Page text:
PL Buyer: Setting Your Sights on Seniors
By Randy Hofbauer
Through a special
arrangement, what follows is a summary of a current article from Private
Label Buyer, presented here for discussion.
Retailers, start your engines. As baby
boomers begin to reach the age of retirement, the population of seniors is
expected to swell dramatically.
According to a Jan. 24, 2010, article
in U.S. News & World Report, the U.S. Census Bureau forecasts
that the 65-and-over population will increase from 38.7 million in 2008 to
88.5 million by 2050. During the same span of time, the 85-and-over population
is expected to grow from 5.4 million to 19 million.
The article goes on to say that these
days, seniors have more of a reason than ever to look forward to their “golden
Marc Narine, vice president of marketing
at National Blends — a manufacturer of skincare products — says his company
views the term “senior” in a different way than some companies viewed it
in years past.
“The persons that this term refers
to, as our company sees it, are on Facebook, are buying airline tickets online,
have a particular preference in search engines and are active — and eager
to stay so,” he says. “As a result, they are taking the time to invest in
their health and actively seeking the information and products that yield
dividends on that investment.”
On the skincare side, Mr. Narine says
National Blends manufactures several products that cater to the needs of
the modern senior. The products contain probiotics, antioxidants and other
supplements to help boost the body’s immune system, treat skin conditions
and rebuild skin cells.
“It’s important that you understand
your consumer,” he says, “what their ‘pains’ are and what ‘fixes’ they seek,
then invest time and money into the relevant channels.”
Obviously, packaging must communicate
the “fixes” a product offers to seniors.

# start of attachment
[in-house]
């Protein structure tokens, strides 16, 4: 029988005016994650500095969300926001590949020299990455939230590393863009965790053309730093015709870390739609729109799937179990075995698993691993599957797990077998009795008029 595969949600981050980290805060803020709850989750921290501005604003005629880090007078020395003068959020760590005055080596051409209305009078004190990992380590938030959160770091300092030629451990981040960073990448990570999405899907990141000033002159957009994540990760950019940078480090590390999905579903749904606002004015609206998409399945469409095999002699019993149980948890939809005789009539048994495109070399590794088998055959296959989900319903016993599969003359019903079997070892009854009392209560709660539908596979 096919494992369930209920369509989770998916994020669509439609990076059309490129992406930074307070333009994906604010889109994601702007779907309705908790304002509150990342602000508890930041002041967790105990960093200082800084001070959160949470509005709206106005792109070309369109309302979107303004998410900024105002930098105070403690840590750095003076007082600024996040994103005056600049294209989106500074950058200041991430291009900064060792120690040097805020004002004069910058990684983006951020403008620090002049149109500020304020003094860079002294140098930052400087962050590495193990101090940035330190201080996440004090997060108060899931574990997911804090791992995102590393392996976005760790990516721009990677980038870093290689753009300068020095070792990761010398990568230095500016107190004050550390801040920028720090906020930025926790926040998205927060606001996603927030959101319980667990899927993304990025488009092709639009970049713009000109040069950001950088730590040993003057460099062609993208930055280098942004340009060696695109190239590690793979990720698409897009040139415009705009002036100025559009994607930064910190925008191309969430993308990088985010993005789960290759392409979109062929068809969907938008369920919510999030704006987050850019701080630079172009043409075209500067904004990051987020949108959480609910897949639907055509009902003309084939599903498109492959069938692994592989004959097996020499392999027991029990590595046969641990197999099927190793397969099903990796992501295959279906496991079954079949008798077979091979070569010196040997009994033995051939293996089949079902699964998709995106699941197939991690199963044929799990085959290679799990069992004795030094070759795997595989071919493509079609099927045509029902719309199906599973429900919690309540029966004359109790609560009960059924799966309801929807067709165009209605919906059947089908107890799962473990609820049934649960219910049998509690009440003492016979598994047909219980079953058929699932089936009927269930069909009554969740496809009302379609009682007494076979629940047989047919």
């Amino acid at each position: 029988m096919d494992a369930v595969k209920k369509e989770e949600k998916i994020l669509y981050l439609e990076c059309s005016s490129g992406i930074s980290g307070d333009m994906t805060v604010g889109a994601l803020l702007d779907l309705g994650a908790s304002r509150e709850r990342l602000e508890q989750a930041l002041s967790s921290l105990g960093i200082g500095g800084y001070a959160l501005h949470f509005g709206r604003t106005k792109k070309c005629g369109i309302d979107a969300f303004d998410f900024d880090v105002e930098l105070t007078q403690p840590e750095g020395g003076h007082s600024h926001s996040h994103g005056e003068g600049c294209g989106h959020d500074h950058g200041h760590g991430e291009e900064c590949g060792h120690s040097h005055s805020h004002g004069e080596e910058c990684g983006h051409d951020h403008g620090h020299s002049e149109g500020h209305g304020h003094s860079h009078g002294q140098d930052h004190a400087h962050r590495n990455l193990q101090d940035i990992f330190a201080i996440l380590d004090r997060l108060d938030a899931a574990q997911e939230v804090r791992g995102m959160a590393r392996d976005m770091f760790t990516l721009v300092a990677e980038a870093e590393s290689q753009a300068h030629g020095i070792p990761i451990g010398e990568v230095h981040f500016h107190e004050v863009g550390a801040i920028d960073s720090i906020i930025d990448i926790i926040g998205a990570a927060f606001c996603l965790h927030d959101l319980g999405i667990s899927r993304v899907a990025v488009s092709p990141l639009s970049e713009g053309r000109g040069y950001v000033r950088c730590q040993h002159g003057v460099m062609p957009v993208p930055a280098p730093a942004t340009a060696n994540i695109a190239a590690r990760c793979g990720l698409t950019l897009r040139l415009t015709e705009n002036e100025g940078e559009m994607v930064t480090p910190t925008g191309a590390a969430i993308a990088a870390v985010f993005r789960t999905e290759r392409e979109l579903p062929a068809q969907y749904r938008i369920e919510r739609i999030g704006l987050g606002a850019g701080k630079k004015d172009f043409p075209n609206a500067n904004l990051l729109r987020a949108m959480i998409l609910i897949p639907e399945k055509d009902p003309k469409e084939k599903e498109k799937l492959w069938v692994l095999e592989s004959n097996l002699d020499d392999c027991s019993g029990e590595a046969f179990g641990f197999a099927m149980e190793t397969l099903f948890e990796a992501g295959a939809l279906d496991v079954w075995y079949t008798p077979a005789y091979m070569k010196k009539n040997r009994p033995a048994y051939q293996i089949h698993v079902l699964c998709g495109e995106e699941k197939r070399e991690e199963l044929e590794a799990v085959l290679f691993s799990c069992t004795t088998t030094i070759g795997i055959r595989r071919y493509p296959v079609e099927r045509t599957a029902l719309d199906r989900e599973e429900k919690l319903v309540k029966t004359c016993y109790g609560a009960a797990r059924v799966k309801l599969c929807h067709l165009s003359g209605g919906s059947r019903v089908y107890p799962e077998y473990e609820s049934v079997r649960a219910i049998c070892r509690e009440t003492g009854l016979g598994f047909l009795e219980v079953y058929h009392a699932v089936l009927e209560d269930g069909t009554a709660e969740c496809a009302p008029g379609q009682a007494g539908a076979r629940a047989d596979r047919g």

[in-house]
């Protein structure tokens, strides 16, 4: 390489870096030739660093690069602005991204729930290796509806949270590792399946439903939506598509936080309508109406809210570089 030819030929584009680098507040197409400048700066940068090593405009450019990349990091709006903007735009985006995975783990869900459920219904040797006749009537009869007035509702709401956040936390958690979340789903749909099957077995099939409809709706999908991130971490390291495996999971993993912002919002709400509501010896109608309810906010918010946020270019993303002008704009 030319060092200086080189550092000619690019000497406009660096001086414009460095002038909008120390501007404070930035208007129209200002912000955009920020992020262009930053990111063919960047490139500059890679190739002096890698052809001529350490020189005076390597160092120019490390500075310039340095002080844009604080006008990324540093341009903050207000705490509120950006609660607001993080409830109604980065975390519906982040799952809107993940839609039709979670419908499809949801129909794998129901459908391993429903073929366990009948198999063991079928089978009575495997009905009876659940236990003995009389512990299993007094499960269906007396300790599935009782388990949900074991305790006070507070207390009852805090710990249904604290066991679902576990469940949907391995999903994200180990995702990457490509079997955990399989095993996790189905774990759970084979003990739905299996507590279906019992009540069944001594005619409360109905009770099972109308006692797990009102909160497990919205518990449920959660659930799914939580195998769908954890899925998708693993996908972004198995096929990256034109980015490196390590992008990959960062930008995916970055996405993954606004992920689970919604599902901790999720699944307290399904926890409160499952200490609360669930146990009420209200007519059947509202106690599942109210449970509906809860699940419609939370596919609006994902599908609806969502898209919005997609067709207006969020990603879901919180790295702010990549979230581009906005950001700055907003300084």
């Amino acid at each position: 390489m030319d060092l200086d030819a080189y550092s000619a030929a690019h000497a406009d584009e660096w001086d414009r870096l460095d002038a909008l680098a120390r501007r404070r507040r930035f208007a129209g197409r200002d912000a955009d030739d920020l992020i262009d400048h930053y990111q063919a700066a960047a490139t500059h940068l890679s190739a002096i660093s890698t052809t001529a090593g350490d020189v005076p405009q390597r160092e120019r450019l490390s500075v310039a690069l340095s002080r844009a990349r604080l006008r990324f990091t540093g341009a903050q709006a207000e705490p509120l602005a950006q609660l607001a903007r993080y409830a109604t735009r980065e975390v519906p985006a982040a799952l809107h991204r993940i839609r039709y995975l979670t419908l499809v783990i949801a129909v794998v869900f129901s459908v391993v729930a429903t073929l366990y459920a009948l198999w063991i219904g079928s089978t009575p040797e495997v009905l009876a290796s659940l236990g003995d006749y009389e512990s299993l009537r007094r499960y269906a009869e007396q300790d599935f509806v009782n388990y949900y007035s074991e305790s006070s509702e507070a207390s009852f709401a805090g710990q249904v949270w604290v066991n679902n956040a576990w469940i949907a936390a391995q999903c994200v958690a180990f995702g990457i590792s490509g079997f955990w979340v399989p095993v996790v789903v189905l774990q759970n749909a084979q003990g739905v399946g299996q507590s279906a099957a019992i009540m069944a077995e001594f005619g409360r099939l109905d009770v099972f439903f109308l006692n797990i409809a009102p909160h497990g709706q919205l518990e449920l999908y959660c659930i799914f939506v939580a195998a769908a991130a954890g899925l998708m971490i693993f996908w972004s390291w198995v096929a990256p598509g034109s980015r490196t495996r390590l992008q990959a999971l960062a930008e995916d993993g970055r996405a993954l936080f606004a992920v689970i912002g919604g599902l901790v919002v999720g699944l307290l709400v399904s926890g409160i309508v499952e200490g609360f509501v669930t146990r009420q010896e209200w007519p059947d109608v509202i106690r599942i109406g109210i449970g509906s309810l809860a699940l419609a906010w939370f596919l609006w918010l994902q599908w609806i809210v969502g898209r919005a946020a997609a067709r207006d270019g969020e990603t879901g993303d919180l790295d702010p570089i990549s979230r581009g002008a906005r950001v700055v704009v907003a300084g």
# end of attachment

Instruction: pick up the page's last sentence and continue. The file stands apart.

The same packaging attributes work
well in many other senior-focused categories. Rob Lippucci, product marketing
manager at Hospital Specialty Company (Hospeco), Cleveland, says it is important
that retailers print clean, clear and concise descriptors on packaging for
their adult incontinence products.
Easy-to-read packaging helps seniors locate the right product, learn how to
use the product and feel comfortable with their purchase decision.
Still, even with the right products,
retailers need to make sure they employ the right merchandising strategies.
Lippucci says that when it comes to incontinence products, consumers respond
most to print and in-store product promotions.
“Most consumers in this group still
check the weekly circulars for sales and special offers,” he says.
But Mr. Lippucci doesn’t believe retailers
should invest all of their promotional efforts into such traditional areas
— the senior demographic is becoming increasingly tech-savvy, and tools such
as Facebook and Twitter are becoming ever more relevant to seniors.
“It is likely as the baby boomers age,
the internet and social media will become increasingly important tools to
reach the consumers,” he says. “It is becoming increasingly important to
have a product presence on the retailer’s web site for those customers that
search for products or information online.”
What common assumptions about selling to Baby Boomers are spot on or
dead wrong? Is there a corresponding challenge and opportunity
with Boomers that retailers need to address to be successful with them?